Years ago, I decided to eschew wearing black. I was working in the city, suiting up and pounding the streets on the public-transport-unfriendly commute to the Pyrmont office.
That walk ensured I got my 10,000 steps a day, from Wynyard across the footbridge to Darling Harbour and, on the way, I had plenty of time to think. In winter, particularly, there was an absence of colour around me. Everyone wore black. Like a murder of crows.
It was depressing and dull. So, I didn’t wear black for more than 20 years. I do, occasionally, now.
I’ve always loved wearing colour. I look better in it. It reflects and affects my mood. My wardrobe is a riot and I love all the hues. But avoiding black is not the easiest way to get dressed. It is more challenging to find coloured pants to go with the chartreuse wrap top than to grab the chequerboard black pants and white shirt.
Avoidance of decision-making is why people dress as if for a funeral most days of the week: they don’t have to think much about what to wear. They also have absorbed the clichés that black is “slimming” and “classic”.
If you want to learn about colour, play with it. It is the things that you do every day that refine your “eye”. Challenge yourself with your clothing choices, rearrange your shelves at home, mix your own colours rather than painting straight from the tube.
I take inspiration from pretty much anywhere, so it should not surprise you, dear reader, that I learned some great things about colour by binge-watching the fashion show “What Not To Wear”. (Really. I love a transformation story.)
Aside from discovering that my colour “family” was Spring (pale buttercup yellow, lavender, sage and Schaperelli pink), I also considered Trinny and Susannah’s theory that black “cheapens” colour.
It really does. Put a warm yellow top with black pants and it does neither any favours. But put the yellow with lavender or even grey plaid pants and it enhances both. I don’t know why black deadens colour, it just does.
I’d like to know more about the science of colour and what makes them sing when you put the right two together. My son (a musician) says harmony is about frequency – whether it is music or colour.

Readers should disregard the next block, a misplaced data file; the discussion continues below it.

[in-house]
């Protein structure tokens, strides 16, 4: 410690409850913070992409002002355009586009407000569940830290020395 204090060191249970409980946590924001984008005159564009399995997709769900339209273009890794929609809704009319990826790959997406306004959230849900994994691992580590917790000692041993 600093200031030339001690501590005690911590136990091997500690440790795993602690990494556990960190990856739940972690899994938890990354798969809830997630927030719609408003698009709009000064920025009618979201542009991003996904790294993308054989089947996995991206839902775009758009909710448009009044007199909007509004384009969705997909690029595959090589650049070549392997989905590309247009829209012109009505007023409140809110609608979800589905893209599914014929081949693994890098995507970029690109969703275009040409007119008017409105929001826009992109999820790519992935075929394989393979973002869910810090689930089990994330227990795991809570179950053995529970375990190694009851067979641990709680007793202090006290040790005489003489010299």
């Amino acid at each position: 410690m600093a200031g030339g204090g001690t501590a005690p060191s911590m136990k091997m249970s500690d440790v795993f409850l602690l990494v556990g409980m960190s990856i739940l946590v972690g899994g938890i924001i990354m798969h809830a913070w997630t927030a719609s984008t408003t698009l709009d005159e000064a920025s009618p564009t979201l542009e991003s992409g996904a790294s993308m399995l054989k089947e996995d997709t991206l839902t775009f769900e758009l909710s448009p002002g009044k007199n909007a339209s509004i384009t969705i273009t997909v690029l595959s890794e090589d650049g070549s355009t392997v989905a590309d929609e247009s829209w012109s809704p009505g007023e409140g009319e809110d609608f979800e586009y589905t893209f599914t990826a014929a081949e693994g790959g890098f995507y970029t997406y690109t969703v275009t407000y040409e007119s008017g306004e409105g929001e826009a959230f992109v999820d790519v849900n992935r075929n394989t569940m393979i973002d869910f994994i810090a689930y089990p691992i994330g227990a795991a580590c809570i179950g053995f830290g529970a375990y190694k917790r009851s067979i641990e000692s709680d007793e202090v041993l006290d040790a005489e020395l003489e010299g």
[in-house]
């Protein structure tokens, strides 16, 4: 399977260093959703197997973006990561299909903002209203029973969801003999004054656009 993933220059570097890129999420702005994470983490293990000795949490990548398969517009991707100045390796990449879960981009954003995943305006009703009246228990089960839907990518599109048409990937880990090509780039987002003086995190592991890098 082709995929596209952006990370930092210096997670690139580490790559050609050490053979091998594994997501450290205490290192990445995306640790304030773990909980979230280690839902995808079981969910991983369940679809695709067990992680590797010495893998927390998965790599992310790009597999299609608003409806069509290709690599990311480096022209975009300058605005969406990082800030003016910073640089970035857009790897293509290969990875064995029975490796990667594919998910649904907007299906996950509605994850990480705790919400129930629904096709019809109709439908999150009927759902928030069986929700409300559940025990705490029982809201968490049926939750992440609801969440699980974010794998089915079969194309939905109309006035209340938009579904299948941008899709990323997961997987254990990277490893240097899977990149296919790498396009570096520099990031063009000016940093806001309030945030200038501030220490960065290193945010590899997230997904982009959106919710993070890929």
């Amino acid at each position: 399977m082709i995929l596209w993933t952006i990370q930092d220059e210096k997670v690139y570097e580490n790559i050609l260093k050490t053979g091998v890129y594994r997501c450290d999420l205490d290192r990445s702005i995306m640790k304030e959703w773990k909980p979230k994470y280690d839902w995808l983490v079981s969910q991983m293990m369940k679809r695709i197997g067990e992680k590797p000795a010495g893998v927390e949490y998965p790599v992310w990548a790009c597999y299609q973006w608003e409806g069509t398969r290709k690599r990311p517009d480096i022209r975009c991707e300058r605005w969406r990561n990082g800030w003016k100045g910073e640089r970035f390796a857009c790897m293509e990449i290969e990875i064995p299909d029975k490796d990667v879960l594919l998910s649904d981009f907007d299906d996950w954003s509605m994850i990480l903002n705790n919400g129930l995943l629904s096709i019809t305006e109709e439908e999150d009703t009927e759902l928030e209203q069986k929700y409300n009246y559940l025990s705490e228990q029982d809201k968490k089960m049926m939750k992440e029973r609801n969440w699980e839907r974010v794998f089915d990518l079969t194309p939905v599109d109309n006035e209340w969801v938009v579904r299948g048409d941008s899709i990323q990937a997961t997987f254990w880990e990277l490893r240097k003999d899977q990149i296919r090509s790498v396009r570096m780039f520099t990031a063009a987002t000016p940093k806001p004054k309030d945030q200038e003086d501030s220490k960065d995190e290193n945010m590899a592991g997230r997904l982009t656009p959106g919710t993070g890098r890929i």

I have bought books on the subject. I just haven’t had time to read them yet. Beyond the basic of understanding the colour wheel and the theory of complementary colours, all I know is that some colours enhance each other and look beautiful and make me happy. Others look wrong, ugly and make me feel queasy.
My relationship with colour is as instinctive and physical as your taste preferences for food. Some flavours and textures send you into ecstasy, others make you feel like throwing up. You may not know why.
If you are interested in looking at research on theories of colour harmony, I found this for you (Link).
When it comes to painting, black is never on my palette. Even though I paint a lot of magpies, their dark feathers are based on a blend of burnt umber and ultramarine blue. I add yellow or red or more blue and white to get the variation you see in the glossy plumage.
Black comes in many variations (Ivory, Mars, Lamp) and is mixed from combinations of colours. So, in effect, I am just making my own black.
To get a harmonious painting, I start by choosing my base colours – generally a blue, red and something yellow and white. However, I may also add a cobalt violet or green/gold or even a hot pink to add to the mix. This limited palette gives me everything I need to be able to mix most colours. And, because the colours I use are mixed from the same three or four tubes, they all sit well with each other. They “play nice”.
Sometimes, if I am trying to get a particular colour, like the blue in the sky, I may have to reach into my paint drawers for something else to get it right. Turquoise, perhaps. Towards the end of the painting, I may decide to throw in something entirely different to add colour interest … that’s where the green/gold comes in handy. When mixed with a little white it goes a kind of acid green that can enliven a painting that is too harmonious.
I have my enthusiasms. At the moment, I love mixing cobalt violet with a warm yellow. It creates a warm green/brown that changes colour, depending on what it sits next to. It is a great neutral to play around with that doesn’t compete with some of the more pure colours. Not every colour can be a winner. Some have to play second fiddle in a painting – or you may have something that resembles what used to be called a “technicolour yawn” (a vomit of colour).
Recently, I bought an expensive tube of bright pink, but I really dislike it. There is blue in it and it looks ugly with everything I have put it with. However, add yellow and it makes a brilliant orange. It looks great in a magpie eye or a flower. So, all’s well that ends well!
If you want to improve your colour skills, you can start doing some simple exercises to challenge yourself:
- Hide all your black clothes and start throwing together outfits with what you have left. If you are stuck, add white today and try again tomorrow.
- When you flick through a magazine, take an extra look at photos that attract your eye and make a note of the colours that sit well together.
- Screenshot photos online that have attractive colour combinations. If you have room in your home, you can always pin them up on a noticeboard.
- If you have arrangements of books or knick-knacks in your home, move them around regularly and notice how different they look when paired with other colours.
- If you are painting, mix your own colours. Experiment with the Zorn palette (yellow ochre, ivory black, vermilion and titanium white) and see how far it can take you.
This was painted with a Zorn Palette. The orange railings come from the orange gesso underneath.